Google to assemble Pixel phones in India from 2024

Google announced efforts to make its AI products available in more Indian languages, and measures to harden protections against financial fraud during its annual Google for India.

October 19, 2023 04:34 pm | Updated 06:35 pm IST

Alphabet Inc’s Google will start manufacturing smartphones in India and its flagship Pixel 8 will be available next year.

Alphabet Inc’s Google will start manufacturing smartphones in India and its flagship Pixel 8 will be available next year. | Photo Credit: Reuters

Google, Inc. set a 2024 target to assemble its Pixel line of smartphones in India, the firm announced at its annual Google for India event on Thursday. Executives sidestepped questions on where the assembly would take place, and how much sourcing of components would be done locally, saying that negotiations with assembly partners had not concluded yet. For the moment, the phones it assembles in India will be for the local market, Rick Osterloh, the firm’s Vice President for Devices and Services said. 

The tech giant also touted efforts to use generative Artificial Intelligence technologies to provide more local language support to its services, and announced a partnership with Axis My India to provide information on Government schemes in multiple languages. It also announced new partnerships in micro-lending to provide small businesses with easier loans and ‘sachet’ repayment options.

The company said that it was firming up protections against financial frauds, saying it was engaged with the Reserve Bank of India (RBI) and the National Payments Corporation of India (NPCI) on the issue. The NPCI is the association of banks in India that administers the Unified Payments Interface (UPI), on which payment apps like GPay and PhonePe run.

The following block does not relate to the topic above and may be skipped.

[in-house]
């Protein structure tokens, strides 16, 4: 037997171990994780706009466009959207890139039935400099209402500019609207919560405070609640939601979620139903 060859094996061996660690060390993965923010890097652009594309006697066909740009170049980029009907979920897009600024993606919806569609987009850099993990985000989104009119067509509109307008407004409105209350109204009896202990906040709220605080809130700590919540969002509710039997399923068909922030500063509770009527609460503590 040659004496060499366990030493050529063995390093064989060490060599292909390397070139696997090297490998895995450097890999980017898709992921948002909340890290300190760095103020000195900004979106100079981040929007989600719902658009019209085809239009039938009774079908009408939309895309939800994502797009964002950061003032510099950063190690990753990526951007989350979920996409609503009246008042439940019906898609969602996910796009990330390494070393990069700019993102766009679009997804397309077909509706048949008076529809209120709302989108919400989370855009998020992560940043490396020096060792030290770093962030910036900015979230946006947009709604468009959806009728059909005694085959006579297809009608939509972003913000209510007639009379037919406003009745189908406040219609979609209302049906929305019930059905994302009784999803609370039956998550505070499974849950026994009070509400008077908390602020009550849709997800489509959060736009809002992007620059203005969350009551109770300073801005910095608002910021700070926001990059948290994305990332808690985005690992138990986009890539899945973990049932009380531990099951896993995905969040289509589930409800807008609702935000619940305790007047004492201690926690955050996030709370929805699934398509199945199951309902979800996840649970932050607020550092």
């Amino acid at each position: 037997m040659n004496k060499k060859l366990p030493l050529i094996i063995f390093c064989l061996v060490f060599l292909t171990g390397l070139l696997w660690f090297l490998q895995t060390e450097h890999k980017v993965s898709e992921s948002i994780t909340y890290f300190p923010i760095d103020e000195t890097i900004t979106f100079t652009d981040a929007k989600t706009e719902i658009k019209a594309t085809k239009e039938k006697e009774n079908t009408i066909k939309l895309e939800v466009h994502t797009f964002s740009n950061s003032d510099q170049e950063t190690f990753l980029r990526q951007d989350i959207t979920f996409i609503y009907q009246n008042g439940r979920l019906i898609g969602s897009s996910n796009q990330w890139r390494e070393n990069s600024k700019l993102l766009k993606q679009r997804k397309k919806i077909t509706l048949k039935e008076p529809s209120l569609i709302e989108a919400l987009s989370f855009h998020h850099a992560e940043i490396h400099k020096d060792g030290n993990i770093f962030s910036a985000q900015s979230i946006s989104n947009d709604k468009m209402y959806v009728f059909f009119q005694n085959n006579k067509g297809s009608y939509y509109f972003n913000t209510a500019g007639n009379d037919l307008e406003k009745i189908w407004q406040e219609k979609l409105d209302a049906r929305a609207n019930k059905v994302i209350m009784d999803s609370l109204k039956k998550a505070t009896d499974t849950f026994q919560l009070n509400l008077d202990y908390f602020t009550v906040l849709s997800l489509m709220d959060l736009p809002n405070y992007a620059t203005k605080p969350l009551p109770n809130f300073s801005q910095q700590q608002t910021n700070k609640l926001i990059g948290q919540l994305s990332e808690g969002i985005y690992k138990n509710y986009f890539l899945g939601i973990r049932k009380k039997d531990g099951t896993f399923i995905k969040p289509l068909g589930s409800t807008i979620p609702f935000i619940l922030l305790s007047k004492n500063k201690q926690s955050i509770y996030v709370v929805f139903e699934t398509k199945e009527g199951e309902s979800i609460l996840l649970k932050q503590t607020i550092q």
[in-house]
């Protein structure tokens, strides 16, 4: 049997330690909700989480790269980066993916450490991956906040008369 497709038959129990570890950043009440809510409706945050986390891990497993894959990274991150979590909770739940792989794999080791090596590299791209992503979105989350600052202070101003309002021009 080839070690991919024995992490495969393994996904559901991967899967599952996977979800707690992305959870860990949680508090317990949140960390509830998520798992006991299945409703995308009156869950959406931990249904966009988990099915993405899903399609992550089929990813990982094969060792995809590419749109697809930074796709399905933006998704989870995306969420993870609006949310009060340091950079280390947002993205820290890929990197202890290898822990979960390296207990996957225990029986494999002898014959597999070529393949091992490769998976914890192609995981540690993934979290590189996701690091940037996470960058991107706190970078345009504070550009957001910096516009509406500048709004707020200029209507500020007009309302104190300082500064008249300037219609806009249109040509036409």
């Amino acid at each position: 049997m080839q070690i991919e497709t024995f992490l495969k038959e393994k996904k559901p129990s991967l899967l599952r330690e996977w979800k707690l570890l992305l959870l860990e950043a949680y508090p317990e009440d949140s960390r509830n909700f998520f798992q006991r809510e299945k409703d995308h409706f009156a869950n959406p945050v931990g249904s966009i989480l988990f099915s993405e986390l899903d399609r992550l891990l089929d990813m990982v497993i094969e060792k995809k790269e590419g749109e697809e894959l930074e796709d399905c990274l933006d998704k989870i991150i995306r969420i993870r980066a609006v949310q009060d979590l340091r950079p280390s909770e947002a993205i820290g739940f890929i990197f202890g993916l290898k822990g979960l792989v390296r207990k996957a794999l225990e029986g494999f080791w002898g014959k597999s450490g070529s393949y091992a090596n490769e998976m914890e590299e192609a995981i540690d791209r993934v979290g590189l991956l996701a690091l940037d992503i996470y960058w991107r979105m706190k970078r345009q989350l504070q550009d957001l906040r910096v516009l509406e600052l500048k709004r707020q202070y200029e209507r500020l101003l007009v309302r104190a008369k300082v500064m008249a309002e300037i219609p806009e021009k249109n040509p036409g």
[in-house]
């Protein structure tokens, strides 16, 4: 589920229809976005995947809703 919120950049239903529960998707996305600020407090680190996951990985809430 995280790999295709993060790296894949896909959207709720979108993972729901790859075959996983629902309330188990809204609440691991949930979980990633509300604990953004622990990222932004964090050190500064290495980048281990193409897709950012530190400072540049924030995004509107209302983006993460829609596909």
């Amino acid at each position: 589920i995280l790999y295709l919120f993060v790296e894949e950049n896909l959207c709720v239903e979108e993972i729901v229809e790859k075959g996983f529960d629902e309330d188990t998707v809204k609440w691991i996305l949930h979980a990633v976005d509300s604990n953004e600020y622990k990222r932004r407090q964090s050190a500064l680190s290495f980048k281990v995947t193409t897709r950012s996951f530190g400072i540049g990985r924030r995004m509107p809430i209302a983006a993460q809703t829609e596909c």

The company has been under pressure to limit the scourge of fraudulent digital lending apps, with the RBI and the Union Government taking notice of people taking out predatory loans. Saikat Mitra, Google’s Head of Trust & Safety for Asia Pacific, said in response to a question that the growth in digital financial frauds was outpacing new internet users coming online, especially in the wake of the COVID-19 pandemic. 

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“Roughly there has been a trend, that cybersecurity threats have gone up significantly,” Mr. Mitra said. He pointed out that solving the issue of frauds was critical, due to the large number of new internet users — almost a billion Indians may go online by 2025, Google said, citing research by the firm Kantar. If these users fall prey to scams, they may lose trust in the internet, he said. 

The company may roll out the DigiKavach system, as it calls its framework against cyber frauds in India, in other countries. Mr. Mitra said that this may even happen “faster than I’d have loved,” saying Vietnam, Thailand and Indonesia were confronting similar upticks in financial fraud.

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